Everyone then needs to go through this next step.  For standard HTTP traffic, there is no additional configuration.  However, for HTTPS traffic, we need to make sure that Fiddler can decrypt the SSL traffic by being a certificate proxy.  We do that by:

  1. Open Fiddler
  2. Go to Tools > Fiddler Options
  3. Click on HTTPS tab
  4. Ensure “Capture HTTPS CONNECTs” is checked and then check “Decrypt HTTPS traffic”

After doing this, it’s going to prompt you with some interesting pop ups about trusting the Fiddler Root certificate.  Simply click on Yes on each prompt.  

At this point, click on OK to close any remaining windows and close and re-launch Fiddler.

 

Capture traffic using Fiddler

Now that Fiddler is installed and configured, we are ready to capture our HTTP/HTTPS traffic.  When Fiddler is launched, it will automatically start capturing HTTP/HTTPS data for the logged in user.  There are a few things to review about Fiddler that can make it easier to review and correlate the data.  These are:

  • Result – This is the HTTP response code back from the server.  You can review what each response code means in this article.
  • Host – This is the server that the request was sent to
  • URL – This is the actual page that the client is trying to access
  • Process – This is the process making the requests

Unless you are putting in filters in the Fiddler trace capture, you may capture a lot of other traffic that is not relevant to the issue at hand.  Using these fields, we can validate the request is coming from the Email Router and what service is handling that part of the router request.

Request/Response Bodies

After we have isolated a particular line we want to learn more about, we can look at some really good details of the request being made by the email router and then the response back from the server.  We do this in Fiddler within the right-hand pane and by clicking on Inspectors tab.

The messages that are going to be important to us are going to be the ones that have a result of success (2xx) or of server failure (5xx).  If the client is failing, it will have a result of 4xx and that is something like authentication failures or certificate problems.  While we could gain more from those request/responses, the more important things we focus in on are 2xx and 5xx result HTTP codes.

So the important thing to know here is that not all errors are going to be logged as a 5xx result code.  5xx really means that the server was unable to process the request.  However, most of the time, the server is able to process the request and provides a response back to the client as a 200.  We have to actually look into the response body to determine what the failure was when the server handled the request.

 

Request Bodies

The proper request bodies can tell us EXACTLY what was asked of the server.  Since we are connecting to service endpoints for both Exchange and CRM, the request should contain XML details that help quickly parse through the data.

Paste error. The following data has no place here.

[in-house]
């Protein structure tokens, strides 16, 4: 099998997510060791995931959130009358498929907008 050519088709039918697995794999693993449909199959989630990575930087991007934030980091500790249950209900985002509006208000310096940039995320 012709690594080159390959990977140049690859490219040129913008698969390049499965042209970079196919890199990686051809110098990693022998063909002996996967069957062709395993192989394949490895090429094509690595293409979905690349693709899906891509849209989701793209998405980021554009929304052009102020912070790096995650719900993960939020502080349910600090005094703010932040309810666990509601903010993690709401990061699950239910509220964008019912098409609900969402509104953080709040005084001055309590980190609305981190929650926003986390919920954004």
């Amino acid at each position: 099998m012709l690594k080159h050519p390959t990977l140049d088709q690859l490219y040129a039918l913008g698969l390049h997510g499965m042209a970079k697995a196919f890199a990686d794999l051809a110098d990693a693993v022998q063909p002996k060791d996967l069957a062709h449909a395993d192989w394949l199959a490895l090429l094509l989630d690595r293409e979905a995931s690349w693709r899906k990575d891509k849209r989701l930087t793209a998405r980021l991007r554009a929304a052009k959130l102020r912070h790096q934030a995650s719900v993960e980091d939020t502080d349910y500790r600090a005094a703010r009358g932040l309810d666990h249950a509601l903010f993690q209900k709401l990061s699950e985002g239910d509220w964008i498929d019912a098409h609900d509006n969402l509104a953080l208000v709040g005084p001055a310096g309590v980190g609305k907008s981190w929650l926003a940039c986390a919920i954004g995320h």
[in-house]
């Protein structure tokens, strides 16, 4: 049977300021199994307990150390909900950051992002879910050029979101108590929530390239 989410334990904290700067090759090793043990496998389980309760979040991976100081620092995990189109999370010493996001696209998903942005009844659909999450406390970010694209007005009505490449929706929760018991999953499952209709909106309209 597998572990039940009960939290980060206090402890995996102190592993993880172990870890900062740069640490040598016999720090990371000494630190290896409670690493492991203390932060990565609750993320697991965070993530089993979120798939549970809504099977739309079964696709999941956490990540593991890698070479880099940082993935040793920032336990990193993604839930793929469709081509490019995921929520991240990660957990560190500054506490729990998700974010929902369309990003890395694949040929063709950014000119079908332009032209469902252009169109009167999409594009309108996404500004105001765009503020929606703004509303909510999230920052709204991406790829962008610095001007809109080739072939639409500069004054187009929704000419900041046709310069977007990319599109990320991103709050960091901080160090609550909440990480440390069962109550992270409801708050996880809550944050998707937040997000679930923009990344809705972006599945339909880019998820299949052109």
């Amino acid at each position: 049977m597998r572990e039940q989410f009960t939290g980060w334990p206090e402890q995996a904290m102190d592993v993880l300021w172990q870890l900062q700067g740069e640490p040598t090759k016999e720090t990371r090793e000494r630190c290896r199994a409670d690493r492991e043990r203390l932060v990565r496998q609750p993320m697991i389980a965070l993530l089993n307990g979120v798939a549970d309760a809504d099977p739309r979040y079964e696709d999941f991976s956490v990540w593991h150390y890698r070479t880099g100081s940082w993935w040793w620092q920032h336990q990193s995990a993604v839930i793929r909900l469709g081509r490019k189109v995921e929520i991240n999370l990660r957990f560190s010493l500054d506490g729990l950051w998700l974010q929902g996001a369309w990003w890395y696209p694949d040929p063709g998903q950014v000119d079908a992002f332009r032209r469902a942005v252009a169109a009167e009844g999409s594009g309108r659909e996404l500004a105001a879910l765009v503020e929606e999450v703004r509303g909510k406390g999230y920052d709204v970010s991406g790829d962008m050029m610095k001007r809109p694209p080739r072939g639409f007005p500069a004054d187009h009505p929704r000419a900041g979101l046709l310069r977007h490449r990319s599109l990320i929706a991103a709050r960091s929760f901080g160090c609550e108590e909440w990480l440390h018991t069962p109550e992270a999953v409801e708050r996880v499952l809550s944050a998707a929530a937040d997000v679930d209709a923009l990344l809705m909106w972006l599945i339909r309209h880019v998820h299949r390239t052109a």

We can then take the details we have pulled from the request XML and use it in the next tool we will cover, EWS Editor. 

Response Bodies

So now that we know what the client requested of the server, what did the server give us back in a response.  Now, as long as we got a 200 result, we will see the response from the server within an XML format.  Again, this helps us easily parse through data.

 

Now this is good information when the response result was 200.  However, if we get an error message, it’s possible we may need to look at the raw data to get more details of what may be going on:

EWS Editor

What happens when the email router fails to access a mailbox or it fails to retrieve an email from the mailbox?  The problem is typically an issue with Exchange.  To help confirm the issue with Exchange and to test some configurations without having to make changes in CRM or the email router, we can use EWS Editor.  EWS Editor will allow us to make the same calls to Exchange and see what the response back from Exchange is.  It helps narrow and isolate the issue.

You can get EWS Editor from CodePlex

The part of EWS that is most helpful to us is the EWS POST tool:

At first, this may be overwhelming.  The fact of the matter is that it’s very easy.  Essentially what we need to do is provide some basic information.

Authentication

The authentication details are based off of what you are providing in the Email Router Configuration Manager for the profile using EWS:

Headers

We pull the headers from the Fiddler trace.  Really the only thing we need is the verb which is always a POST:

Request Text

Finally, we enter in the Request text which we get from the Request Headers in Fiddler

Now when we click on Run, we SHOULD get the same response back from the server from EWS Editor that we got back from the Email Router within Fiddler:

If we are not getting the same message back, then we should be focusing on a possible load balance scenario in which one server may be out of date or may be down.